Gaius Ateius Capito (jurist)
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Gaius Ateius Capito Jurist
Gaius Ateius Capito (about 30 BCE - 22 CE) was a Roman jurist in the time of emperors Augustus and Tiberius. He was consul suffectus in the year 5 from July to December as the colleague of Gaius Vibius Postumus. 
Capito was a son of
the tribune of the same name, and was educated as a jurist by Aulus Ofilius. He was active as a jurist and a  senator. Capito was a strong proponent of the principate which brought him in opposition to Marcus Antistius Labeo. In the year 11, he became  curator aquarum and was responsible for water supply and regulation throughout the city of Rome. Four years later he and  Lucius Arruntius were entrusted by Tiberius to work on a plan to confine the river Tiber after heavy floods, but the project was not carried out due to heavy resistance from the populace. 
Capito also was one of seven witnesses of the
, the Roman Senate's official act concerning the trial and punishment of Senatus consultum de Cn. Pisone patre Gnaeus Calpurnius Piso, dated 10 December 20 CE. His successor in the office of  curator aquarum was Tarius Rufus. 
He does not appear to have any descendants. G.V. Sumner has speculated, based on the names, that Capito adopted the son of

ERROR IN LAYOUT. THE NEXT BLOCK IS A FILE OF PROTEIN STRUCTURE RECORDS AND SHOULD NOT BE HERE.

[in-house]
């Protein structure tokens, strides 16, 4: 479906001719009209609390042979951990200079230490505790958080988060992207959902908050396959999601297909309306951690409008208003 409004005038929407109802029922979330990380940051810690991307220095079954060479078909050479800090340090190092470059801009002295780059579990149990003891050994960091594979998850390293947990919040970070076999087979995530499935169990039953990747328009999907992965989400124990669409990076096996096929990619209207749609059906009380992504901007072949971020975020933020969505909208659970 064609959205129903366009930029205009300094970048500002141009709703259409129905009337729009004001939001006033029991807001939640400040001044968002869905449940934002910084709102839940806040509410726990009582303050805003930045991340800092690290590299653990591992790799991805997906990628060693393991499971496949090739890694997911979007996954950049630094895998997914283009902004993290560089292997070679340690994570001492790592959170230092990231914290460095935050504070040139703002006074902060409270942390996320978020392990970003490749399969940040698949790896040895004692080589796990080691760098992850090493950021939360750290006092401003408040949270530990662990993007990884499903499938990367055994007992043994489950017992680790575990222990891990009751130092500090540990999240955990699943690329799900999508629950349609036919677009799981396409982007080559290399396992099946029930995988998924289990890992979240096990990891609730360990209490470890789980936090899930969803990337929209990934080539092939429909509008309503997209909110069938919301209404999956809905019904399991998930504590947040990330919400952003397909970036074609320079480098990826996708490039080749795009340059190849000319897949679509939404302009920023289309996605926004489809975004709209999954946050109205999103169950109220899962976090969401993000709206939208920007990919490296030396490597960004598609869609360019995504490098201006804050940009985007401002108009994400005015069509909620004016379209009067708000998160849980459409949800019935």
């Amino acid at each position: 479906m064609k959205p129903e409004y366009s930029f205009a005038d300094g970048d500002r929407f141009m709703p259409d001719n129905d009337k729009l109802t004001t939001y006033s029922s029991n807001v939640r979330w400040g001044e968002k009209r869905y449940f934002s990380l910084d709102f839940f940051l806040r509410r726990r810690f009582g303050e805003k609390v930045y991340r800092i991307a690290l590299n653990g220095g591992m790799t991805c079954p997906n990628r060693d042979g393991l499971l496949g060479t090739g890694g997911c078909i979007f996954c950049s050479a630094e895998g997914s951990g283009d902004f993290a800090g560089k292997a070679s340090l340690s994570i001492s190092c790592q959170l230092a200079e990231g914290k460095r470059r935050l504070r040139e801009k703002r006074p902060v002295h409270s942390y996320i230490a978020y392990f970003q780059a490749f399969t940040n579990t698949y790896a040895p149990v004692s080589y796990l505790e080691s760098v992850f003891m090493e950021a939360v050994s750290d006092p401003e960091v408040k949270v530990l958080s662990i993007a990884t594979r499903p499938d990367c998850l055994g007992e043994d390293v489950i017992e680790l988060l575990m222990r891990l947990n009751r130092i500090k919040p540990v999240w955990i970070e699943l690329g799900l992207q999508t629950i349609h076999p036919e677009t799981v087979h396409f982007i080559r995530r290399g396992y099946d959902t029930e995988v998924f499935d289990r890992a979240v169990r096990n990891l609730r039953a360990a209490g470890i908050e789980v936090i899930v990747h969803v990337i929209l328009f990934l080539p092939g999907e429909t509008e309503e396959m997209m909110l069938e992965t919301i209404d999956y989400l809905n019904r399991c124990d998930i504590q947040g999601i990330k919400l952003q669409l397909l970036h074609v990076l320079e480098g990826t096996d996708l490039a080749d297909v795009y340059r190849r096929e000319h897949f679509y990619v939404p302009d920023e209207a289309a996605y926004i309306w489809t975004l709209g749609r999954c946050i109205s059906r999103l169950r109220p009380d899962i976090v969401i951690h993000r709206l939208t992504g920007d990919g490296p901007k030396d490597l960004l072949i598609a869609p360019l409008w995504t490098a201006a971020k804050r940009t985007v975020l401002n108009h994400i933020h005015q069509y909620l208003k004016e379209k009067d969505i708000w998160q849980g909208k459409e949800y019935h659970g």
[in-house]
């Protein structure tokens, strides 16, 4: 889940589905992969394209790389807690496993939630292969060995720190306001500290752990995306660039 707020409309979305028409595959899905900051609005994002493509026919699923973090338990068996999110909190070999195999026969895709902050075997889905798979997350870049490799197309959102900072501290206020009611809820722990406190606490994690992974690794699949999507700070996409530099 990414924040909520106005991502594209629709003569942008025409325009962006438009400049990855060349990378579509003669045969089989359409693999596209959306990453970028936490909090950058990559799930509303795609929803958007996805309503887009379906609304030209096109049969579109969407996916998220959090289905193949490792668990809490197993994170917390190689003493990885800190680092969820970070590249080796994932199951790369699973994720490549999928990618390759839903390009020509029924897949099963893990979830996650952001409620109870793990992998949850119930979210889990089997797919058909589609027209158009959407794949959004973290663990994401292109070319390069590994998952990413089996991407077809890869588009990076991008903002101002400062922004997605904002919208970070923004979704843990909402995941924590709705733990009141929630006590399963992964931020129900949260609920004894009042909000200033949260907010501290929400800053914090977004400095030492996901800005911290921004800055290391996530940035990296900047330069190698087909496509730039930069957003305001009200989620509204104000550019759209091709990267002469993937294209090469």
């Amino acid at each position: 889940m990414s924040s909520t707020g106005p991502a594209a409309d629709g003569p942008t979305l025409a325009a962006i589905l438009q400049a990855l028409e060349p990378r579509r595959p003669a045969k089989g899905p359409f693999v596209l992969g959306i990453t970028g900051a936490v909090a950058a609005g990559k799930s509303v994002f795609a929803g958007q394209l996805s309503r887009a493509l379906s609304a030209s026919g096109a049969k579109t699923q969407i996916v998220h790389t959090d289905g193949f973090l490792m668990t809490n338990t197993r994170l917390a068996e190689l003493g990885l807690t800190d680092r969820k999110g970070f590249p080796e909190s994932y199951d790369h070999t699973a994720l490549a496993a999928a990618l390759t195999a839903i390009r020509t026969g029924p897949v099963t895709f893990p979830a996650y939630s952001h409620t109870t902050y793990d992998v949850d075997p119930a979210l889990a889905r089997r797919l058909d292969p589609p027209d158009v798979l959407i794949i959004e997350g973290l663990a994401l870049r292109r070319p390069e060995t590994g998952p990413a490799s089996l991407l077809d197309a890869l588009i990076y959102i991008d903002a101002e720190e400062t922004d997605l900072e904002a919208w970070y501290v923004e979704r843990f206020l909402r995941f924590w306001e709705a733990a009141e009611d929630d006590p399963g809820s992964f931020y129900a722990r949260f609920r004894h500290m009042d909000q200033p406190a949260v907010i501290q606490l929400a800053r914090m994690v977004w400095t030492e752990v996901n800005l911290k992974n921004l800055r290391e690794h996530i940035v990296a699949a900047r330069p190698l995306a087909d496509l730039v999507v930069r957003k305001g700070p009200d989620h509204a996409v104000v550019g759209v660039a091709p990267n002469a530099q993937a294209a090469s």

Sejanus, Capito Aelianus. 
All of Capito's works are lost and are only known by their titles through quotes by later authors. Works known to have existed include:
De pontificio iure ("About pontifical law"), at least six books about laws concerning the pontifices
De iure sacrificiorum ("About sacrificial law")
Coniectanea ("Miscellaneous"), at least 9 books about various themes
De officio senatorio ("About the senatorial office") One work of unknown title about the
auguries Epistulae ("Letters")
Capito had considerable reputation as a jurist and gathered a school of jurists that became known as the
Sabinian school after his pupil and successor Masurius Sabinus. Capito's works were read and quoted until the sixth century, although more frequently by lexicographers (especially by  Sextus Pompeius Festus and Aulus Gellius) than by jurists.
^ Ronald Syme,
The Augustan Aristocracy (Oxford: Clarendon Press, 1989), p. 458
Smith, William, ed. (1880). . London. p. 599. A Dictionary of Greek and Roman Biography and Mythology
^ a b Frontinus,
de aquis II 102
Werner Eck, Antonio Caballos, Fernando Fernández: Das Senatus consultum de Cn. Pisone patre. Beck, München 1996, ISBN 3-406-41400-1, S. 105-106.
"The Family Connections of L. Aelius Seianus", Phoenix, 19 (1965), p. 140
^ for a list of known works, see
Der kleine Pauly, article "C. Ateius Capito"
Der kleine Pauly, articles "C. Ateius Capito" and "Sabinus Massurius"
Der kleine Pauly. Lexikon der Antike. München 1979.
C. Atei Capitornis Fragmenta, L. Strzelecki (ed.), Wroclaw, Polska Akademia Nauk, 1960.
Tacitus, Annals Frontinus, De aquis urbis Romae